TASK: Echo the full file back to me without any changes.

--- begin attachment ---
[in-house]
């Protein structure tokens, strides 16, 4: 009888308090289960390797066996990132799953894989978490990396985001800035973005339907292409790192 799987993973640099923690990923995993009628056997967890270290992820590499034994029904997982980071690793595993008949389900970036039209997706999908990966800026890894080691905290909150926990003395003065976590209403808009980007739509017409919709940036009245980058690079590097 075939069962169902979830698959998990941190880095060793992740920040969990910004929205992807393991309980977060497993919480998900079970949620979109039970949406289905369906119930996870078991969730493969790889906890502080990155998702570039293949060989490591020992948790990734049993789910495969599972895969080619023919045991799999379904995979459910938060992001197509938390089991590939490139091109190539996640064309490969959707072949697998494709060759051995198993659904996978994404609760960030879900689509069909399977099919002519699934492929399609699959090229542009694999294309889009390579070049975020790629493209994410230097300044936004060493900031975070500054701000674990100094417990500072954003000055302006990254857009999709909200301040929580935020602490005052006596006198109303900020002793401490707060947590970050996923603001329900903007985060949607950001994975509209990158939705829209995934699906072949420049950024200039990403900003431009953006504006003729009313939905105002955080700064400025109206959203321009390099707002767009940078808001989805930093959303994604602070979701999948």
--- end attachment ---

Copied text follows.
[in-house]
């Protein structure tokens, strides 16, 4: 009888308090289960390797066996990132799953894989978490990396985001800035973005339907292409790192 799987993973640099923690990923995993009628056997967890270290992820590499034994029904997982980071690793595993008949389900970036039209997706999908990966800026890894080691905290909150926990003395003065976590209403808009980007739509017409919709940036009245980058690079590097 075939069962169902979830698959998990941190880095060793992740920040969990910004929205992807393991309980977060497993919480998900079970949620979109039970949406289905369906119930996870078991969730493969790889906890502080990155998702570039293949060989490591020992948790990734049993789910495969599972895969080619023919045991799999379904995979459910938060992001197509938390089991590939490139091109190539996640064309490969959707072949697998494709060759051995198993659904996978994404609760960030879900689509069909399977099919002519699934492929399609699959090229542009694999294309889009390579070049975020790629493209994410230097300044936004060493900031975070500054701000674990100094417990500072954003000055302006990254857009999709909200301040929580935020602490005052006596006198109303900020002793401490707060947590970050996923603001329900903007985060949607950001994975509209990158939705829209995934699906072949420049950024200039990403900003431009953006504006003729009313939905105002955080700064400025109206959203321009390099707002767009940078808001989805930093959303994604602070979701999948």